“To sit back and let fate play its hand out and never influence it is not the way man was meant to operate.”
The passing of the iconic John Glenn – astronaut, Senator, and American hero – served as a reminder to us all of who and what’s truly admirable in life. Mind numbing apps, mediocre professional athletes who make headlines for all the wrong reasons, C-list television personalities famous for reasons no one really knows . . . these are the kinds of people who have been influencing our children (and let’s face it- many adults as well). But we’re in a position to change all that, to instill the values we hold dear.
Inspiration can be thrilling! There’s no better place to experience that than a visit to the Kennedy Space Center Visitor Complex in Florida with the new Heroes & Legends featuring the U.S. Astronaut Hall of Fame® presented by Boeing. This multimedia collection of interactive exhibits includes the Kennedy Space Center Tour featuring the Apollo/Saturn V Center with an actual Saturn V moon rocket, Space Shuttle Atlantis®, Shuttle Launch Experience®, IMAX® A Beautiful Planet 3D and Journey To Space 3D films, Astronaut Encounter, Journey To Mars: Explorers Wanted, Science on a Sphere®, Rocket Garden, Cosmic Quest, and much more. These exciting parts of the complex lead to the stunning rotunda celebrating our country’s fearless space explorers.
Located next to the Rocket Garden, the new exhibit begins with a 360 degree movie featuring clips of NASA, the lives of astronauts, and some memorabilia. Listening to the journeys that were made, watching the work that was done, hearing how humble these brave men and women are about the entire thing was both moving and humbling. As you move through the Heroes and Legends, you head into large area that hangs a rocket overhead, and houses space shuttles as well as personal items of the astronauts . Characteristics that one would require to journey into space title each display, such as “Selfless”, “Inspired”, “Courageous”, with items that an astronaut felt inspirational to the person they became or an important representation of how they became the man or woman that they did. Many chose to include toys, comic books, and scouting or sports memorabilia in their representative items, reminding us that what we do as children (and what we expose our children to) really does mold who they become.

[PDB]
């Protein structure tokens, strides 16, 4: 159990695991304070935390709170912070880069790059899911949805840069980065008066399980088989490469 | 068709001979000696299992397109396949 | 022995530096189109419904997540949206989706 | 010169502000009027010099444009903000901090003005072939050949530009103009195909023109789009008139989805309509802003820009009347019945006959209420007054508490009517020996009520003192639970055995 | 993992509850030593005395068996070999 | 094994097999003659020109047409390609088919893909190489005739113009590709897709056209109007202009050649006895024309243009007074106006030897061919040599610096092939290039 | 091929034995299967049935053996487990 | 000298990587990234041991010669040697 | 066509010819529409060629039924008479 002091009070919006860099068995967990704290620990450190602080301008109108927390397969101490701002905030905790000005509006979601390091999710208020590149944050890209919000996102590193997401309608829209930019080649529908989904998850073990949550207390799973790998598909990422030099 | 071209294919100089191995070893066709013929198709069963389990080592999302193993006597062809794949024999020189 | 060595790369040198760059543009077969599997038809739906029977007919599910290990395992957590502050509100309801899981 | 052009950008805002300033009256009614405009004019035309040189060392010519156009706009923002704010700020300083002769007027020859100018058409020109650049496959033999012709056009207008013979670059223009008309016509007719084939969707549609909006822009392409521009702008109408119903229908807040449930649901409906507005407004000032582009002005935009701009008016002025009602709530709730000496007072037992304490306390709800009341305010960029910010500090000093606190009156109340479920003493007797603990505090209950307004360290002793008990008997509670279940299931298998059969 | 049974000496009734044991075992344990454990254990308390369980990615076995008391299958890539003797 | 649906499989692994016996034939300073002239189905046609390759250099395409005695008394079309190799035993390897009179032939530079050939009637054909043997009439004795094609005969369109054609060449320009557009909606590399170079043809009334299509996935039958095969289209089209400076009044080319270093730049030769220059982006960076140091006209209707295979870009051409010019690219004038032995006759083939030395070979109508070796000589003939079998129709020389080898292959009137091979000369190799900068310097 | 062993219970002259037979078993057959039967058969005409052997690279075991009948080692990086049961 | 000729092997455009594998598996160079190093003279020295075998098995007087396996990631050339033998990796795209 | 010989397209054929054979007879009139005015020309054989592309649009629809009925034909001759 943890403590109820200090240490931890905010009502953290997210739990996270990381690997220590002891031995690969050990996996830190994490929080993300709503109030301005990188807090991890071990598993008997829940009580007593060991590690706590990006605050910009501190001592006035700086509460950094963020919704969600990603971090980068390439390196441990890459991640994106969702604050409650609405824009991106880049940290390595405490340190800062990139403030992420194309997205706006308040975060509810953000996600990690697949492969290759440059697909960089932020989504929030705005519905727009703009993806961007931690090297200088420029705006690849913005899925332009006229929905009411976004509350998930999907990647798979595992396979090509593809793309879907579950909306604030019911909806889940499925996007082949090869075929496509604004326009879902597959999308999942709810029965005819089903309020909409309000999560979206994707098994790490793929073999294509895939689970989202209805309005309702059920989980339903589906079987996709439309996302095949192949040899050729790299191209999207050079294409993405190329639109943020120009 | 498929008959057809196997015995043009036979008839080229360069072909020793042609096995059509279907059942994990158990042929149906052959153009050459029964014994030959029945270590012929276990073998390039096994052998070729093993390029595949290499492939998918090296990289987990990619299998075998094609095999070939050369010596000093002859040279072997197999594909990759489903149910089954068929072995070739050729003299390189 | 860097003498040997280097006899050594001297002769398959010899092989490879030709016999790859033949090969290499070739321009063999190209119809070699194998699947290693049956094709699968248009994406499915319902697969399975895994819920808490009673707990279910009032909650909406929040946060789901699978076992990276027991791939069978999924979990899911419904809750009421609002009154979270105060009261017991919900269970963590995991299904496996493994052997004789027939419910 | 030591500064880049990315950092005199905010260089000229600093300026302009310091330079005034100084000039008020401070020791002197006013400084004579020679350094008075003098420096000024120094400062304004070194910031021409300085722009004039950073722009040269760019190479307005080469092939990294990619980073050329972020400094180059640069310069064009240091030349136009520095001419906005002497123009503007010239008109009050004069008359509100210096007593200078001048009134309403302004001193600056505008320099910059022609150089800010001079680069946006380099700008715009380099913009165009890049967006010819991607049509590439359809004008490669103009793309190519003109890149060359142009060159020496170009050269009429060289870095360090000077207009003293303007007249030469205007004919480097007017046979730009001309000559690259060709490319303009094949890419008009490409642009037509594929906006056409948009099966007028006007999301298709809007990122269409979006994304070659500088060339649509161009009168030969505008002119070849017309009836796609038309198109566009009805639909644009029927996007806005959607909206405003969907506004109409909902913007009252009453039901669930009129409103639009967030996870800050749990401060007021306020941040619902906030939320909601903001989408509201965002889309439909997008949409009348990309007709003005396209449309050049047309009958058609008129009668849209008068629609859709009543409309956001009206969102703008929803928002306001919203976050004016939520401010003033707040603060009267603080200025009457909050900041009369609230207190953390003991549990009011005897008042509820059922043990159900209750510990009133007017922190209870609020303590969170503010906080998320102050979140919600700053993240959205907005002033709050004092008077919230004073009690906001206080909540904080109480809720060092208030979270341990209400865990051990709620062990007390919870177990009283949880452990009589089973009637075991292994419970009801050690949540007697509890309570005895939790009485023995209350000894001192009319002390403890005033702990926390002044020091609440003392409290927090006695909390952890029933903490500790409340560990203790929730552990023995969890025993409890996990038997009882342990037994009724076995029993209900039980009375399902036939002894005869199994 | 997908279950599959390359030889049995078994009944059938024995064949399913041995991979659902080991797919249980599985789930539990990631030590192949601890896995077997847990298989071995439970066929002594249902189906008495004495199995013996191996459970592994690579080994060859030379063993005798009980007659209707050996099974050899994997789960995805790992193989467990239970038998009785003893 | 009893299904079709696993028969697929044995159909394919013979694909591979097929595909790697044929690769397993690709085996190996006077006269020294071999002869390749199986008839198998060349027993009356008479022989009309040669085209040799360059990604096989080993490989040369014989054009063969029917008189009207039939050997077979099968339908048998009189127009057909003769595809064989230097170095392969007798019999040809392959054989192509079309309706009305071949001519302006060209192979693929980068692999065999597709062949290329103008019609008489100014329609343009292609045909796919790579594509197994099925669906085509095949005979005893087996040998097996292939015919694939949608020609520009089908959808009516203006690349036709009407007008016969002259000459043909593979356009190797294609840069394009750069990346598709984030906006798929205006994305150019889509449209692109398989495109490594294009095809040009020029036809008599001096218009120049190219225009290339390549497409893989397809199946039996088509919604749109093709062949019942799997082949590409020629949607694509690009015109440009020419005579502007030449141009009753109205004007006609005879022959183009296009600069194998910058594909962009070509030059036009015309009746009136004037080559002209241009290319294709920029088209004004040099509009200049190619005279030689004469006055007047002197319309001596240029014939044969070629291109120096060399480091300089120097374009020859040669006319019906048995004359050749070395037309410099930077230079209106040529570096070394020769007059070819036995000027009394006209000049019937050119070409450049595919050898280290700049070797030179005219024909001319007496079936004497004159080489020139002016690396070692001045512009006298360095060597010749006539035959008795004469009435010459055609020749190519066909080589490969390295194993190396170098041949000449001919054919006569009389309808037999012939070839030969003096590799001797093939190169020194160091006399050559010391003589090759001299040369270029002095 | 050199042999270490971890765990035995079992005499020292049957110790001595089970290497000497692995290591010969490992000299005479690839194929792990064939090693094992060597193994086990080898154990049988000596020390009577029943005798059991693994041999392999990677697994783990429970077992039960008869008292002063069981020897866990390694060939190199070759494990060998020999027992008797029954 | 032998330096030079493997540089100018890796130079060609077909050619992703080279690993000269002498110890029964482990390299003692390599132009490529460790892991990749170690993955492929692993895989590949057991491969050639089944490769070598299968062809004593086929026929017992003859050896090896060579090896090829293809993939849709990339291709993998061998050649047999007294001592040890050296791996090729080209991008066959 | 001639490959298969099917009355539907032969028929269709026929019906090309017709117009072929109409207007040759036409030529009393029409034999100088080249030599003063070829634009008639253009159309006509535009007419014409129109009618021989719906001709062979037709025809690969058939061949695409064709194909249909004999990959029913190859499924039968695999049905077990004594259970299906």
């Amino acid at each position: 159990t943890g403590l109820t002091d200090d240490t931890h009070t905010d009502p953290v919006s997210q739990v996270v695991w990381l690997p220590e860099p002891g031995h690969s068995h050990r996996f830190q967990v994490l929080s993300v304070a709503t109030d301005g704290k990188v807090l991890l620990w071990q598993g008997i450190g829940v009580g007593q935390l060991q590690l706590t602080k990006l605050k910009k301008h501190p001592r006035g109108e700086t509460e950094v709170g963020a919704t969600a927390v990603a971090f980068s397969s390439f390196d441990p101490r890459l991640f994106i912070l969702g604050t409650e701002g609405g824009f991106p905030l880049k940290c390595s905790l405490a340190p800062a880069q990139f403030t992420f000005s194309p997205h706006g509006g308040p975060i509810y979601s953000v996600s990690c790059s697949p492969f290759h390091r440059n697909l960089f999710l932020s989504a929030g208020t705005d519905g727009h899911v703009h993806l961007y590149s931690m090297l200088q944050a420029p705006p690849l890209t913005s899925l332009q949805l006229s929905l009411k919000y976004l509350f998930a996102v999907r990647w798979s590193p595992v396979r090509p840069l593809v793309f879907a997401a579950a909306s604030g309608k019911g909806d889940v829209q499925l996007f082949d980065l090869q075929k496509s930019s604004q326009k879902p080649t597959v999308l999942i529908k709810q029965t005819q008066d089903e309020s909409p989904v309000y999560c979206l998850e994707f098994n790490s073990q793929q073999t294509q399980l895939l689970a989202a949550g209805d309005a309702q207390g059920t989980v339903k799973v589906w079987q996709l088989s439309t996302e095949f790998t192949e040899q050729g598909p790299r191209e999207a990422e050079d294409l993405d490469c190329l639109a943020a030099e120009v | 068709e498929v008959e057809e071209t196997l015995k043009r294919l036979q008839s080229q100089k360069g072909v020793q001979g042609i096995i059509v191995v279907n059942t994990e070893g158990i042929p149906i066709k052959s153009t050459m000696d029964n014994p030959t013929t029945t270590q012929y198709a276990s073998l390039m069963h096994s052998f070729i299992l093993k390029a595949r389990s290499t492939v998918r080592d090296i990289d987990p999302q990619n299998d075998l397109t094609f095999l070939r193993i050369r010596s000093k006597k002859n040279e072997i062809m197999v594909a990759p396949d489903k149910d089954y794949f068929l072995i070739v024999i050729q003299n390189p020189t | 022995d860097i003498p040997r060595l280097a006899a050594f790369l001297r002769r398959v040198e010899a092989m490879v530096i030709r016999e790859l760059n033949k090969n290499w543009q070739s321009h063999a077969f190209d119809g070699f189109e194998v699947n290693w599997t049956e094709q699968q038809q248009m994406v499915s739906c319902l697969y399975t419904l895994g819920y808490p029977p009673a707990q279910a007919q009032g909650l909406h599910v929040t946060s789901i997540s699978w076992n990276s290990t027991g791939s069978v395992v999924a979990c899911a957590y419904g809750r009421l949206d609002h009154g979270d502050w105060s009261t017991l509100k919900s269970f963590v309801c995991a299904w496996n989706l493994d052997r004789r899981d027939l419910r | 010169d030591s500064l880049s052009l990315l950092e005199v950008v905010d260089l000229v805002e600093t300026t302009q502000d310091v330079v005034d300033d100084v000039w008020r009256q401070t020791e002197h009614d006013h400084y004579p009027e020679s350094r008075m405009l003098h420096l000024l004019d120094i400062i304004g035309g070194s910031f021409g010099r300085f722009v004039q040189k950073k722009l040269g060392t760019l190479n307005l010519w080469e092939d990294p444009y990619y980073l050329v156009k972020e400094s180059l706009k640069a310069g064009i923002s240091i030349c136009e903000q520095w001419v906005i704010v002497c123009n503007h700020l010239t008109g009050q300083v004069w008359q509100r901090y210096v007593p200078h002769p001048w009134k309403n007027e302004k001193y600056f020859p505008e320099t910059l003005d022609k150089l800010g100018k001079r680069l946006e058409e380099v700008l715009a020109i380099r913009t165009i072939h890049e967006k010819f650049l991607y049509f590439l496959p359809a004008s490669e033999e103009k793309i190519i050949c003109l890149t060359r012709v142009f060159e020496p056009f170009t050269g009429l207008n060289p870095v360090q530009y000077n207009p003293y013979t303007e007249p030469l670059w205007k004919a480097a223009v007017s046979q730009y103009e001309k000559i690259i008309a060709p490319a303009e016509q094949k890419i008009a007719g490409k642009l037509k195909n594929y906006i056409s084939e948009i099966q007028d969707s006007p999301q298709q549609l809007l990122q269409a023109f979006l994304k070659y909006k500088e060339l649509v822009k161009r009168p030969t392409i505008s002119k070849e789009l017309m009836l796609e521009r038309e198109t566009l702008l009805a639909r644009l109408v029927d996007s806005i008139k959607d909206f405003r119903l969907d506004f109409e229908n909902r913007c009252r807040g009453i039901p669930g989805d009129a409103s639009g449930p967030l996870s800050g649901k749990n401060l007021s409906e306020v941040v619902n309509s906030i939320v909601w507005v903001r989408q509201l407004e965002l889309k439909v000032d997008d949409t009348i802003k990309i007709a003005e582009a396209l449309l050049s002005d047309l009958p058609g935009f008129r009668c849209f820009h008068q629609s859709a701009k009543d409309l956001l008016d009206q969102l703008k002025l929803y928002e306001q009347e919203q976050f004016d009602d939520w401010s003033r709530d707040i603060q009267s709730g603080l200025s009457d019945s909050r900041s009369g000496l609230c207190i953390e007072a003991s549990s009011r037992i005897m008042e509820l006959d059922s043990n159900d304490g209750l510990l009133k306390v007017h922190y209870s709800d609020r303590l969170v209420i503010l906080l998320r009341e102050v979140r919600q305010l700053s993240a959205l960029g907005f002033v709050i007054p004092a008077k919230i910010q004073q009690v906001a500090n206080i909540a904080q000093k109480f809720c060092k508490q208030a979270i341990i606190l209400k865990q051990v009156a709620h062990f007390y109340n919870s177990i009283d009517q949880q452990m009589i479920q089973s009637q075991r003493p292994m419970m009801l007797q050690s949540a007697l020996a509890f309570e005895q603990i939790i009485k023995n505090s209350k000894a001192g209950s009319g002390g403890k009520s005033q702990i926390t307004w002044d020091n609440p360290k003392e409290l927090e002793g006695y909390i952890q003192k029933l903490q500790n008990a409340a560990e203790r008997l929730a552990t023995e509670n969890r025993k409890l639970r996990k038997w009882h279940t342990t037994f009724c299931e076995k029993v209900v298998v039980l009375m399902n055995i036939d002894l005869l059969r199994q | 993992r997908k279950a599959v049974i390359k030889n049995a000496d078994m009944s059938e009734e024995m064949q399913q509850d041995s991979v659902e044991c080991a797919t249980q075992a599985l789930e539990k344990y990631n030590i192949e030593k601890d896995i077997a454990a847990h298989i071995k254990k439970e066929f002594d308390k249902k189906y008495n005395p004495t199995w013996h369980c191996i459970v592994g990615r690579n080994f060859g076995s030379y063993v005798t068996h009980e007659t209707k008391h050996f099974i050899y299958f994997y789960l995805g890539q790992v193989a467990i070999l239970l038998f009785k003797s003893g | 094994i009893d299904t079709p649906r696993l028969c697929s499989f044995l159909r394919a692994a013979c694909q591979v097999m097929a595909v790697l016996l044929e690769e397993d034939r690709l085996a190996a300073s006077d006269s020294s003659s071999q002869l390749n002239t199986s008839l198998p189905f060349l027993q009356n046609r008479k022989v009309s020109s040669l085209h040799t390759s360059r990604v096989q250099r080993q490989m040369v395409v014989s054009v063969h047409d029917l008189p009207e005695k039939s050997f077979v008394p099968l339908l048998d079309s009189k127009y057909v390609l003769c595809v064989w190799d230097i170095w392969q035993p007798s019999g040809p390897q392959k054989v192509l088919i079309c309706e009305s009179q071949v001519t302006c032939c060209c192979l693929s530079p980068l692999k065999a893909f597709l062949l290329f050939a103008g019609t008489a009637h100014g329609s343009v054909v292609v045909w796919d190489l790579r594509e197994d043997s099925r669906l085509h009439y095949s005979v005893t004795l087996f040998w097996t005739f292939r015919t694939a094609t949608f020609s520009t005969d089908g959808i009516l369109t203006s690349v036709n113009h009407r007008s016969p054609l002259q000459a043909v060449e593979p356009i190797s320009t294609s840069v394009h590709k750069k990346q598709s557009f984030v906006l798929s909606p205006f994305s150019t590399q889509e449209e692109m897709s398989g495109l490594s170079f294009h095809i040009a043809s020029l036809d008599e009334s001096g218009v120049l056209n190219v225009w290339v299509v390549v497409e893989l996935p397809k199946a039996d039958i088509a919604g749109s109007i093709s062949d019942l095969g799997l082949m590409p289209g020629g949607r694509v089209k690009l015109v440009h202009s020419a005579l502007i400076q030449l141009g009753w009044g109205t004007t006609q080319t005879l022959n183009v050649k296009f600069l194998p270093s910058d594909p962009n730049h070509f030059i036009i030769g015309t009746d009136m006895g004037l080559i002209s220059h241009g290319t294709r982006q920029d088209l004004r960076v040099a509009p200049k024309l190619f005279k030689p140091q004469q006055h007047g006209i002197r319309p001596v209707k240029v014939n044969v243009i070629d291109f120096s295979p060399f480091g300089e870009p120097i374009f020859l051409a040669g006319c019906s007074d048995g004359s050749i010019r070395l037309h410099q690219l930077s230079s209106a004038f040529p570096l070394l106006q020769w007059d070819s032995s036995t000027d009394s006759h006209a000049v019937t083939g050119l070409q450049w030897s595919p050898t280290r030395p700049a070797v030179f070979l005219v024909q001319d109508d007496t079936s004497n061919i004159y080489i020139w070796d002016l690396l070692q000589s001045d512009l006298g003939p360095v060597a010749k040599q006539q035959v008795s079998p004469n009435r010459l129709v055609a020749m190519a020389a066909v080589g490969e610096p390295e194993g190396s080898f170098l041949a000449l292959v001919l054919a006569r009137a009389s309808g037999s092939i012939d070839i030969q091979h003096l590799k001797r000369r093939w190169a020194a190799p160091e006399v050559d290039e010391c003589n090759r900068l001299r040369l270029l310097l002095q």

You can also find the original setup and belongings of the Mercury Mission Control room, and watch a 4-D movie titled “Through the Eyes of a Hero”, which depicts the lives, excitement, setbacks and wins of the space program as well as the 93 astronauts who have so far been inducted into the Hall of Fame.
When you finish viewing, head through the doors to the Astronaut Hall of Fame and be greeted by Alan Shepherd (in statue form) to meet the inductees. Created by the Mercury Seven Astronauts (the same who adorn the outside wall of the building) as a place to honor American Astronauts, you can learn about their lives with displays and interactive touch screens.
With all the ugliness that has surrounded recent months, spending time at the Kennedy Space Center’s Heroes and Legends was almost healing, a balm to the soul. Looking to the stars brought me back to Earth. It was a gentle reminder of a proud history, of great minds and brave souls working together to achieve tremendous things. While no one would call me an overly emotional person for the most part, I have to admit that I found myself misty-eyed more then once. What’s next for NASA? Well, as they will tell you- they will keep exploring.
As inspiring as the site is – and make no mistake, this is a powerfully enriching destination to visit – its behind the scenes projects are impressive, too. The Astronaut Scholarship Foundation (ASF) helps university students pursue careers in math, science, and technology. The U.S. Space Camp incorporates the Hall of Fame in its program. You and your family can have lunch with an astronaut should you so choose, and ask questions about life in space or NASA. It’s not only fun, but a wonderful experience for anyone, no matter how old or young. Photos are available with the astronaut afterward, as well. In case you were wondering- of course they have Tang.
Only 45 minutes from Orlando, Fla., Kennedy Space Center Visitor Complex opens daily at 9 a.m. with closing times varying by season. Admission is $50 + tax for adults and $40 + tax for children ages 3-11. Kennedy Space Center Visitor Complex offers annual passes starting at $75 + tax for adults and $60 + tax for children ages 3-11. For more information, call 877-313-2610 or visit www.KennedySpaceCenter.com.